The People’s Bank of China (PBOC), a former adviser to the Chinese central bank, called on the Chinese government to reassess its cryptocurrency ban,
Huang Yiping served as an official of the Monetary Policy Committee of the People’s Bank of China from 2015 to 2018 and is currently a professor of finance and economics at the National School of Development of Peking University.
While acknowledging that a cryptocurrency ban in China may be realistic for now, the former central bank adviser stressed that the government should consider whether such policies are sustainable in the long run. He warned that a permanent ban on crypto-related products could result in missed opportunities for technologies such as blockchain, which are “very valuable” to the financial system.
In September 2021, the Chinese government outlawed all cryptocurrency activities, claiming that cryptocurrencies have disrupted the country’s economic and financial order while facilitating illegal activities and crimes.
Despite the ongoing crackdown by the Chinese government, there are still a considerable number of cryptocurrency investors from China. According to data from blockchain analytics firm Chainalysis, China is among the 10 countries with the highest rates of crypto adoption. In addition, FTX’s bankruptcy filing in November last year showed that mainland users accounted for 8% of the 5 million active users before the collapse.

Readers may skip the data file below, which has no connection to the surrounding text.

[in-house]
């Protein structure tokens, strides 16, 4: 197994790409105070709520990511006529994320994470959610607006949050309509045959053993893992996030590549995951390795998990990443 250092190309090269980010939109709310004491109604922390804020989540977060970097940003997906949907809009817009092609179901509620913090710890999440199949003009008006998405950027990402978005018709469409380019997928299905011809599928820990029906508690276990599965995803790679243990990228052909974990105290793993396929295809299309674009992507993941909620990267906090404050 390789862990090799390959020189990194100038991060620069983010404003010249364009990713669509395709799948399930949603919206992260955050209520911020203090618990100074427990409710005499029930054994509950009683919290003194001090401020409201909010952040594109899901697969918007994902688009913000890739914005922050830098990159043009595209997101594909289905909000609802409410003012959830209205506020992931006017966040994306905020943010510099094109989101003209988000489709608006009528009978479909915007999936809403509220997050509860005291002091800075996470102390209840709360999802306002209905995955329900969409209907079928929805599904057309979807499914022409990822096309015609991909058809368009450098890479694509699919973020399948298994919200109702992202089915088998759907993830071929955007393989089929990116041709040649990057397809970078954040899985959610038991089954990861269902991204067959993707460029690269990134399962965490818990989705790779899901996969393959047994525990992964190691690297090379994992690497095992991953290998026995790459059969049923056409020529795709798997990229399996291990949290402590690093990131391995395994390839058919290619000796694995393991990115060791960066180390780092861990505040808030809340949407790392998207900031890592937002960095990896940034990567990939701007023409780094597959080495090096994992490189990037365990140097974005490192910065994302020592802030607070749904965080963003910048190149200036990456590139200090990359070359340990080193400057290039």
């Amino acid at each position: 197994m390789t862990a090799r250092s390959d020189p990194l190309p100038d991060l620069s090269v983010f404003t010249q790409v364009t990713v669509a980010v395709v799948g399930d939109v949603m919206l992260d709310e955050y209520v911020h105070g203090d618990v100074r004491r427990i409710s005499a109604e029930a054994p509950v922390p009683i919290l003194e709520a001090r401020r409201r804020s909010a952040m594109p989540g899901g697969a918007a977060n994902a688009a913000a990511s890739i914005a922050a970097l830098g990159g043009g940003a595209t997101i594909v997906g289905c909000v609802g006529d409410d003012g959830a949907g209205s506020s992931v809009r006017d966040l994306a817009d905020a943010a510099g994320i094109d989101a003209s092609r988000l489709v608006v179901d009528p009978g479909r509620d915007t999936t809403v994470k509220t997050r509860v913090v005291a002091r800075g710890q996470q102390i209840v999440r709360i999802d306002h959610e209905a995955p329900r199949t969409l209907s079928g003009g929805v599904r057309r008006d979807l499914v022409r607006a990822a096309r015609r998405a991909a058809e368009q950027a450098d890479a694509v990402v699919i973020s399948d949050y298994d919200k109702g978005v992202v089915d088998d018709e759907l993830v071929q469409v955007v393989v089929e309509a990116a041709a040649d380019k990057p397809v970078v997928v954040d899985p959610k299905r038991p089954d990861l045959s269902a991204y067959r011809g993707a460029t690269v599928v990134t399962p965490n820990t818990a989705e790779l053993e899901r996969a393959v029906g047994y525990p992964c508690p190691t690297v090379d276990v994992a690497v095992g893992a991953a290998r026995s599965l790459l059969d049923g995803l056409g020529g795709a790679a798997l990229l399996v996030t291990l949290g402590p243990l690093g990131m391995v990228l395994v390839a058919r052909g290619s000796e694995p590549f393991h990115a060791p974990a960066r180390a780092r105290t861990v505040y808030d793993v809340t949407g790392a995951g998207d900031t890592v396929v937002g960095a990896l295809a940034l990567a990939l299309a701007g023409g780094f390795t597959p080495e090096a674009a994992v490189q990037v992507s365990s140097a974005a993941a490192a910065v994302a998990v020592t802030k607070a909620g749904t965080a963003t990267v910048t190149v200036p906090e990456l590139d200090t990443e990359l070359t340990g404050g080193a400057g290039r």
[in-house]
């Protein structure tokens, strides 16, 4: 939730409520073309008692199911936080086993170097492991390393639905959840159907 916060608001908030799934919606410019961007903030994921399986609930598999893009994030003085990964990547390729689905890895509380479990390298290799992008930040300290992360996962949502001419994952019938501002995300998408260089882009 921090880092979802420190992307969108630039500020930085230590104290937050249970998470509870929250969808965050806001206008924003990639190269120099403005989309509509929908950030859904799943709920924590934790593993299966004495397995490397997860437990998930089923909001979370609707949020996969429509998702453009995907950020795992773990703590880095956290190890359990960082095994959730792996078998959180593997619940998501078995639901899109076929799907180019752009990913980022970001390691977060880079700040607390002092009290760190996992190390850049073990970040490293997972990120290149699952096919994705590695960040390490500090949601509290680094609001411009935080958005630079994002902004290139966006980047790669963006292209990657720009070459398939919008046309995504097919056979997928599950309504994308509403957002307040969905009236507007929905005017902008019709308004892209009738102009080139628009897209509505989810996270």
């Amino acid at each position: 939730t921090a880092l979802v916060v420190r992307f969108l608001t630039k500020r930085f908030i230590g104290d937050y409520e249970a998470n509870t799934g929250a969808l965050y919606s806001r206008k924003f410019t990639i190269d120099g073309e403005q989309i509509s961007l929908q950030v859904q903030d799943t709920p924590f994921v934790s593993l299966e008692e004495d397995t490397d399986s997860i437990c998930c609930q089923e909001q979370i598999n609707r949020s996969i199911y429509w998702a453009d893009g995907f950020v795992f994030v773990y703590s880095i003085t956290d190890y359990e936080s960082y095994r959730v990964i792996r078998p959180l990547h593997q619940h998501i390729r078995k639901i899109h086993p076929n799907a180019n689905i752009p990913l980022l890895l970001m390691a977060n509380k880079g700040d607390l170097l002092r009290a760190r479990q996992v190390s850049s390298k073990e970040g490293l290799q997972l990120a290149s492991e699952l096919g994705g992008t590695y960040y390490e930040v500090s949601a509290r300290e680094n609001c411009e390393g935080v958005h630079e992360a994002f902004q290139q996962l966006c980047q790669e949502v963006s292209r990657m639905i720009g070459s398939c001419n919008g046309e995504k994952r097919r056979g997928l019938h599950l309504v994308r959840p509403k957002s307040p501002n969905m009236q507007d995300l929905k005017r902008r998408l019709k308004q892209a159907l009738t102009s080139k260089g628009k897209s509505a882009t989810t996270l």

Additionally, crypto mining operations in China have increased. According to data from the Cambridge Center for Alternative Finance (CCAF), between September 2021 and January 2022, traffic from China accounted for approximately 20% of Bitcoin’s total hashrate. The center explained:
“It shows that a lot of underground mining has developed on the mainland… With the ban and time going on, the underground miners seem to have become more confident and seem satisfied. Satisfied with the protection provided by local agency services.”
Huang noted that the PBOC is working hard to promote the adoption of a central bank digital currency (CBDC). Although the digital yuan, or e-renminbi, is still in the experimental stage, the central bank has started using the digital currency as part of the money supply in December last year. However, Xie Ping, the former head of the research department of the People’s Bank of China, recently stated that the use of CBDC in China is “low” and “very inactive.”
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